Charles James Fox


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Fox, Charles James

 

Born Jan. 24, 1749, in London; died Sept. 13, 1806, at Chiswick, near London. British statesman.

Fox was the leader of the radical left wing of the Whigs. He served as a member of the government in 1782, 1783, and 1806. He considered that Great Britain’s trade and colonial monopoly could be consolidated under peaceful competitive conditions. Fox condemned the war of 1775–83 against the British colonies in North America, and he warmly welcomed the French Revolution and opposed war with France. Fox supported parliamentary reforms to increase bourgeois representation and to weaken the position of the aristocracy.

References in periodicals archive ?
Charles James Fox and the Disintegration of the Whig Party, 1782-1794.
Politically he has been denounced for 'betraying' his Whig friends and the lessons taught him by Charles James Fox.
Sir Brooke was also on friendly terms with several English politicians and statesmen including Charles James Fox, the third Duke of Portland, the second Earl of Liverpool, the first Earl of Harrowby, the second Earl Grey, Sir John Sinclair, his son Sir George Sinclair, and Sig Francis Burdett.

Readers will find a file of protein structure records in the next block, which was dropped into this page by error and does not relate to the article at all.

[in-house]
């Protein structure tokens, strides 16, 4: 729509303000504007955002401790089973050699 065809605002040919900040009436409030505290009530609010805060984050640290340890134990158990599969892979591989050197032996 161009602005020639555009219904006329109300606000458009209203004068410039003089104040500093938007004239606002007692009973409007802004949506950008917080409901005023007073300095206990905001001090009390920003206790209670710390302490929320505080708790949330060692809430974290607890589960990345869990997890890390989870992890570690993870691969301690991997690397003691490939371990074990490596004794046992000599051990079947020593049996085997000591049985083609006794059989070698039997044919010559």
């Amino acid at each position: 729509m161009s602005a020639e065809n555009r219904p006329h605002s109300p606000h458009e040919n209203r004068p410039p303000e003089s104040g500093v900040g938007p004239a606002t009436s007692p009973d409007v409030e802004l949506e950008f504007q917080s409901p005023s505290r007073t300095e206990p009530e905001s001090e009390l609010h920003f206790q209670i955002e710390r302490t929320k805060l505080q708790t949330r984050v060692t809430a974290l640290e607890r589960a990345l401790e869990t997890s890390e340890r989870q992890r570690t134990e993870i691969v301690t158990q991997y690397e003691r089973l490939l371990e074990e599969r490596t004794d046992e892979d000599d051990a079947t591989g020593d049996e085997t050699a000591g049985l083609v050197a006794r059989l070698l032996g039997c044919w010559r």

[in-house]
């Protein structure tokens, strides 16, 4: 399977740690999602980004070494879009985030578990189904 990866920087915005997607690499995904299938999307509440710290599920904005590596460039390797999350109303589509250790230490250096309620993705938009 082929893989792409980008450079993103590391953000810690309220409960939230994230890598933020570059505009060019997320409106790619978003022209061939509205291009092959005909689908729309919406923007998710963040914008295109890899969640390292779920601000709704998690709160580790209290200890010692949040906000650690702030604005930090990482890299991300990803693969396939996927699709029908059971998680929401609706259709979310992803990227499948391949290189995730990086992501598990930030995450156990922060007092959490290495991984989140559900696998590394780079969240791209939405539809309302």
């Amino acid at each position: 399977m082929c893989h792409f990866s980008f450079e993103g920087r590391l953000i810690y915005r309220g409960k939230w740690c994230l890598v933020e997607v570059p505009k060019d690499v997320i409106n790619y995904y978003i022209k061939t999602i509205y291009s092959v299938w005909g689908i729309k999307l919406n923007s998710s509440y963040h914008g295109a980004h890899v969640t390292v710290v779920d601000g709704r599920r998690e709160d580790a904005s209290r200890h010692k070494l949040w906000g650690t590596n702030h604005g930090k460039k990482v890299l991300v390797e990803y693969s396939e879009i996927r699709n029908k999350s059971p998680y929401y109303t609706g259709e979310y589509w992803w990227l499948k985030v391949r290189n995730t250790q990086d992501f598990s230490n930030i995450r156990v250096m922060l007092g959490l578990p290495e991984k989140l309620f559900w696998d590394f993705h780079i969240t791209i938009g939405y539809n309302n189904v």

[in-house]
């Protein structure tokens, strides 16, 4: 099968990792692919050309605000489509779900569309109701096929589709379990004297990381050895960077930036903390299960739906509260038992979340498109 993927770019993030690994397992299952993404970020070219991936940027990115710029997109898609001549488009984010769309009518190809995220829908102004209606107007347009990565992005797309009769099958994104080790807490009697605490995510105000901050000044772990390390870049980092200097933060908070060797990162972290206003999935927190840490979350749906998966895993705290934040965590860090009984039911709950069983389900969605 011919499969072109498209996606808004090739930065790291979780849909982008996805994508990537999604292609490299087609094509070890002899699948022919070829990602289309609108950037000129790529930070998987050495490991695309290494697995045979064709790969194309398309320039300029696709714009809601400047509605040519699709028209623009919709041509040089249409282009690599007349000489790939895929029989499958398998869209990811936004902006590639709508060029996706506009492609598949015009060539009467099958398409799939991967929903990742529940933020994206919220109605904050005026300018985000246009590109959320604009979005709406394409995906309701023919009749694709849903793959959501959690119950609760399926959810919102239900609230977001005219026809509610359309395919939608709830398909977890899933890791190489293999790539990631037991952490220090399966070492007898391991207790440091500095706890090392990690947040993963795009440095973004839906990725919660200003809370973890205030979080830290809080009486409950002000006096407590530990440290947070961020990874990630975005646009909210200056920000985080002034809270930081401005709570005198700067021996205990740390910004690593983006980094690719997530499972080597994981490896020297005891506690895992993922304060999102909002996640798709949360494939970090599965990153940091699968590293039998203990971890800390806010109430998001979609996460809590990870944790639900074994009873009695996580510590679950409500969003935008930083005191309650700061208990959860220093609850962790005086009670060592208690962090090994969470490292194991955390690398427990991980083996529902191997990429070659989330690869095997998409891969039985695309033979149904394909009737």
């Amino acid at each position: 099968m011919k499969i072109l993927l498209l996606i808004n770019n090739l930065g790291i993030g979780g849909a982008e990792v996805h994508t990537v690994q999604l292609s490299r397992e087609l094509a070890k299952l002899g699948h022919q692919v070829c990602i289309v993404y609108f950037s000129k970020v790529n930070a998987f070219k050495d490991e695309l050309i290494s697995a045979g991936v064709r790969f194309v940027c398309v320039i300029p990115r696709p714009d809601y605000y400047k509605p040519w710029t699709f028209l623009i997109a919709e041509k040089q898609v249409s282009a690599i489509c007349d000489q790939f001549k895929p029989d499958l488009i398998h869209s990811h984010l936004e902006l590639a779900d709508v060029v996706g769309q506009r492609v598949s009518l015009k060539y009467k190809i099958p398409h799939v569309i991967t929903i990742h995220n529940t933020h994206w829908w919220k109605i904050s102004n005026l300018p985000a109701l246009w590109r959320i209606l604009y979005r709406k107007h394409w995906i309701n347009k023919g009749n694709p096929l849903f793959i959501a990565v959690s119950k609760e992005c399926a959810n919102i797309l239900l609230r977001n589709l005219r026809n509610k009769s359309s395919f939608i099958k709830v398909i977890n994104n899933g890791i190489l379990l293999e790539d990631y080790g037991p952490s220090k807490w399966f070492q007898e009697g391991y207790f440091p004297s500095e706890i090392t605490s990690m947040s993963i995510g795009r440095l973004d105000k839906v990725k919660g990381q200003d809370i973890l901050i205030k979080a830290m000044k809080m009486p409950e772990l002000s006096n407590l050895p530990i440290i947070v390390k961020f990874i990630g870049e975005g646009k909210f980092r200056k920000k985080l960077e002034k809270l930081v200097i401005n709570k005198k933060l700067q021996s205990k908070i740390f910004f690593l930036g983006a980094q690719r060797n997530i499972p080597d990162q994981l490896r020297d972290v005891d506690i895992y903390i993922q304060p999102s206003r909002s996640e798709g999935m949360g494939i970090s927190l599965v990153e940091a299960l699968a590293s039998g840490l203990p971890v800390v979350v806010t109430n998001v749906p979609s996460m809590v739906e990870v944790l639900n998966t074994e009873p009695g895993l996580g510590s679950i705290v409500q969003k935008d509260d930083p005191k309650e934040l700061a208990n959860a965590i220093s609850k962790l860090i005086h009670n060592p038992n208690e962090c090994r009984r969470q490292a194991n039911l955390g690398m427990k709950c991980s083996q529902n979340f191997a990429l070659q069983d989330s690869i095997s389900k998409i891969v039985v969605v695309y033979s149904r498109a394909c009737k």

Mr Banks and Mr Tinnion shared an admiration for Charles James Fox, the 18th century Whig leader.
It revealed his particular fascination with statesmen from the 18th century, especially Charles James Fox, of whom he owned five nearly identical busts.
The institute, in Margaret Street, Birmingham city centre, decided to run the course following strong interest in the midday lectures on Joseph Chamberlain and Charles James Fox.
3hh horse Charles James Fox and pulled up from seventh spot after dressage after jumping a fine double clear, one of only two riders in the section able to do so.
Enter Charles James Fox as foreign secretary, viewed by Vergennes, correctly in Stockley's estimation, as trying simply to overturn Shelburne's well-crafted peace for his own political advantage.
In DECEMBER 1783 the coalition government of Charles James Fox (1749-1806) and Lord North was removed from office by George III after a sustained campaign of public vilification.
We realise that her 'politicking' was not just a game but a serious commitment although it is a pity that she could not have found a more worthy idol than Charles James Fox.
For example, in 1793, Charles James Fox claimed that war with France was unnecessary to safeguard the country from "French principles.
Also on this day: 1788: New York became the capital of the New United States of America; 1520: Birth of statesman William Cecil, 1st Baron Burghley; 1759: General James Wolfe killed defeating the French on the Plains of Abraham in the Battle of Quebec; 1806: Death of statesman Charles James Fox.